Sky Knows

I thought, for just a moment, that this morning’s goodbye was the last one.

Jacquelynn was up in her wheelchair when I arrived, sitting up straighter than I’d seen in a while, and she greeted Sky and me with a smile. However, her energy and cheer wouldn’t last long. Though she had barely eaten since yesterday’s breakfast, she would take only a small serving of yogurt and a little pudding before losing interest in food at all. The ten or so ounces of cranberry juice I was able to coax her to drink was of little comfort, knowing that she’s shown signs of dehydration since her hip surgery just over two weeks ago.
As she tires, Jacquelynn slumps in her wheelchair, and she isn’t able to hold her head erect for long. This gets uncomfortable very quickly, slouching in the chair with her head lolling to the side, and she was quickly making a lot of pained vocalizations. As the nurse and aides are busy serving breakfast, I decided to help her back into bed myself. I’ve done this many times, and frankly do so with more efficiency and compassion than many of the professionals there, so she’s soon laying down without further discomfort.
Within minutes she was snoring peacefully.
As is my habit when she’s sleeping, I spent some time just kneeling by her bed, holding her always-gently-twitching hand and speaking quietly to her. Sometimes I’ll sing along with the music playing from the I Heart Radio station I created with some of her favorites. I know most of them by heart now. Today, I just held her hand and stroked her head while her soft snores serenaded me. I whispered to her that I love her, and so does Sky. “It’s okay, My Love, everything is okay. We love you so much…”
The twitching in her hand calmed and stopped at the same moment that her snoring silenced. I slowly rested my forehead on her chest. After only a moment, a short snort was followed by another light snore and a solid push from her hand, and I exhaled, realizing I had been holding my breath.
I called Sky to me, and he hesitated, an uncharacteristic response, especially where Jacquelynn is concerned. I patted the floor next to me, and he peeked around the foot of the bed, looking unwilling to come any closer. When he finally approached me, he kept his distance from the edge of the bed. Looking first at her then at me, he started whimpering, only stopping when I let him move away from the bed.

I said my goodbyes, as I do every visit now, and we left shortly after that.  In another unusual move, Sky left the room eagerly where usually I have to drag him out. His attitude and body language didn’t settle until he was in the car. Even now, almost four hours later, he will occasionally cry gently, calming when I hold him close. He’s not normally a cuddler, but I’m not going to complain; I could use the comforting myself.

Stubbornness and Consequences

As of Monday afternoon, despite a loudly growling stomach causing her clear discomfort, Jacquelynn hadn’t consented to eat a single bite. If I put a spoon with a touch of pudding in her mouth, she’d take it, mash it around for a moment, then spit it out. Even just moistening her parched lips and mouth with the flavored swabs, successful while she was sleeping, resulted in choking and spitting if she was even partially awake.

Thirty-six hours after the surgery, she would typically be expected to be eating by now. The attending physician gently warned me to be prepared for the idea that she may not choose to eat, asking if I had considered or planned for that possibility. I have, of course, long since; her DNR order is on file at both the hospital and the nursing facility which is her permanent home.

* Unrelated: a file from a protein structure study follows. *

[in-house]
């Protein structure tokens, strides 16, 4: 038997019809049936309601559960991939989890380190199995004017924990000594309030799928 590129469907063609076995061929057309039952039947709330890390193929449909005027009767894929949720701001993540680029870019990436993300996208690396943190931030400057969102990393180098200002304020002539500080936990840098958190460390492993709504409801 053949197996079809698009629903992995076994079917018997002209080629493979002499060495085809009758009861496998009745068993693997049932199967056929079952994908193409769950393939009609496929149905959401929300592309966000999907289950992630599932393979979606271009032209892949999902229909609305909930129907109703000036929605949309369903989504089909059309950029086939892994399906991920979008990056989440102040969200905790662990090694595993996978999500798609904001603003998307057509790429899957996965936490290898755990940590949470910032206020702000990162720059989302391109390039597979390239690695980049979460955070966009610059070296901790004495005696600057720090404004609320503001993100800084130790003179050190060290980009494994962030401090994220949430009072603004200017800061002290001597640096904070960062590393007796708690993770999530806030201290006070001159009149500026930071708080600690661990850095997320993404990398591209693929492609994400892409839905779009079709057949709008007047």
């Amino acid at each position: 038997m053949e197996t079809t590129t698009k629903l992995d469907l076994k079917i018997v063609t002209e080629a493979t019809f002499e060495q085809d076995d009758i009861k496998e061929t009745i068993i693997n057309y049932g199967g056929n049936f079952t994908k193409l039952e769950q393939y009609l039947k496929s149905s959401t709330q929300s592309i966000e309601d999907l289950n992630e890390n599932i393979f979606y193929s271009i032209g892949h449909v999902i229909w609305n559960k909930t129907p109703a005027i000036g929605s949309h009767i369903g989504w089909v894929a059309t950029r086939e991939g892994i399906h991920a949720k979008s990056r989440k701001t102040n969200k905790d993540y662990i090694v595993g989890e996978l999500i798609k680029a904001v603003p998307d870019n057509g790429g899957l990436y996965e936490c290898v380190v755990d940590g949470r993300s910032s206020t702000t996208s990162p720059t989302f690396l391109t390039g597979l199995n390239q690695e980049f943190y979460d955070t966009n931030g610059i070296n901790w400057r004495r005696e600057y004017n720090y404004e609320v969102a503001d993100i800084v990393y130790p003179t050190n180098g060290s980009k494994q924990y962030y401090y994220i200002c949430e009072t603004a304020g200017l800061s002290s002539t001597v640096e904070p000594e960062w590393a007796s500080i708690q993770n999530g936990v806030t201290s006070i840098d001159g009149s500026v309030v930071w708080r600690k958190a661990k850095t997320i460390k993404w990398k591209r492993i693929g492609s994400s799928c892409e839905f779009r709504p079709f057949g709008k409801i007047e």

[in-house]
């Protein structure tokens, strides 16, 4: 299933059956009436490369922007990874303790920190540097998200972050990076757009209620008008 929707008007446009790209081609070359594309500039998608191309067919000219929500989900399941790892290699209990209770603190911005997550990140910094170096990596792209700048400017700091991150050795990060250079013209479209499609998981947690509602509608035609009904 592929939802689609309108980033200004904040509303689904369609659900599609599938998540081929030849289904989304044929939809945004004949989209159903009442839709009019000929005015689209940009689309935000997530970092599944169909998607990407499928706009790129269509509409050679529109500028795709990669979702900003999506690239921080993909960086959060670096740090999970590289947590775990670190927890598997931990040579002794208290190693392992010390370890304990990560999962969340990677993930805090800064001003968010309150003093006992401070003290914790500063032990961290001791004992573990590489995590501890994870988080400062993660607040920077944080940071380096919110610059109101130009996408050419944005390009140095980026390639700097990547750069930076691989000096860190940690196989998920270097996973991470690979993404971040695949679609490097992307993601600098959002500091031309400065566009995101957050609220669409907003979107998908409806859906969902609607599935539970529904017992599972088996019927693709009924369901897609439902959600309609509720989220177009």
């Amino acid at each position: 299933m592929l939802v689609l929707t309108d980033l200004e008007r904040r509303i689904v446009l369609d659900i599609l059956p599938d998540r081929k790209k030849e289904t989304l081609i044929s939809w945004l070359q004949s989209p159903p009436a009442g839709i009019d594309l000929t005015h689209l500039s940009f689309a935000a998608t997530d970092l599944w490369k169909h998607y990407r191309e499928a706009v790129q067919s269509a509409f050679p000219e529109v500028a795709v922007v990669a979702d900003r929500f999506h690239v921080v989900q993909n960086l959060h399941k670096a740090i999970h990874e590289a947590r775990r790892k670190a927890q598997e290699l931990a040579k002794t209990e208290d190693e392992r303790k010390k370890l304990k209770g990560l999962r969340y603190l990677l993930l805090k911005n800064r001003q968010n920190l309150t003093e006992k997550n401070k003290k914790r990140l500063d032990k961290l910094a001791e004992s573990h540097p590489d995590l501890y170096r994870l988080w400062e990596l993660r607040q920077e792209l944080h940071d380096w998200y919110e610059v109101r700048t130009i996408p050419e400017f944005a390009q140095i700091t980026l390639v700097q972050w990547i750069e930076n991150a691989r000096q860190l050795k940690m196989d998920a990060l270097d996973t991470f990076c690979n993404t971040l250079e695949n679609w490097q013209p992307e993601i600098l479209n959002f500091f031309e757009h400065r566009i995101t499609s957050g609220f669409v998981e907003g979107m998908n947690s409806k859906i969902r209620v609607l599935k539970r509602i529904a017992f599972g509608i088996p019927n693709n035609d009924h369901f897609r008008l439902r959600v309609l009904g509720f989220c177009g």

I had even given thought to the idea of not authorizing the surgery while consulting with the orthopedist. The surgeon acknowledged that, in all likelihood, her time is fairly close now, and if she were not to have the surgery, she would be bed-bound going forward, under which circumstances, most patients in Jacquelynn’s condition simply don’t last very long.

Understand that she and I had many conversations about this over the years; the idea of living helplessly, of being a “burden”, and of course of being kept alive when true life was long over. This idea was abhorrent to her, as it is to me. Then I recall how many times before she went to the nursing home when, in those terrifying lucid moments when the enormity of what has happened comes crashing down upon her, that she asked, begged, and even demanded that I kill her. I had promised, she would insist, crying and clearly feeling deeply betrayed. I couldn’t, of course, and never could, but for those few moments of clarity, all she wanted was to die before losing more of herself to this horrific disease.

So it was with a certain difficulty that I reached the conclusion that God will take her in God’s time, and my job here was to help her feel as safe and comfortable and loved as possible up till that time, and I authorized the partial hip-replacement surgery.

Yes, she broke her hip. Refusing as was her habit this last month or two to go to bed, she was still in her wheelchair after 10 p.m. last Friday (10/11/19), and either out of boredom or just her typical stubbornness, she decided (as she often does) that she would get up and go for a walk.

Now, she can and often does walk a few steps on her own, but she hasn’t the strength for more than that, and her balance is certainly not reliable enough for this to be a safe practice (see the comment about stubbornness above). So, the staff keeps as close an eye on her as they can, but there are more than twenty residents in the ward, and one-on-one monitoring just isn’t possible. Still, the nurse saw and started toward her but simply didn’t get there in time. She related to me watching her waver and fall, full-on her right leg, and instantly begin screaming.

After making the questionable decision to help her back up into her chair (picking her up increased the possibility of injuring her further), I was called immediately. Hearing her screaming in the background was enough for me, and I was dressed before the nurse even finished explaining to me what had happened. Upon arriving, I found her in her chair and in obvious agony, either unable or unwilling to move her right leg at all. After a short argument with the ambulance crew about where to take her, I took off in my car for our hospital of choice. I knew she was badly injured and had broken something (probably the hip but perhaps or also the leg), and was going to be hospitalized for some time, and by God, it was going to be where I knew the staff and where her records are immediately available.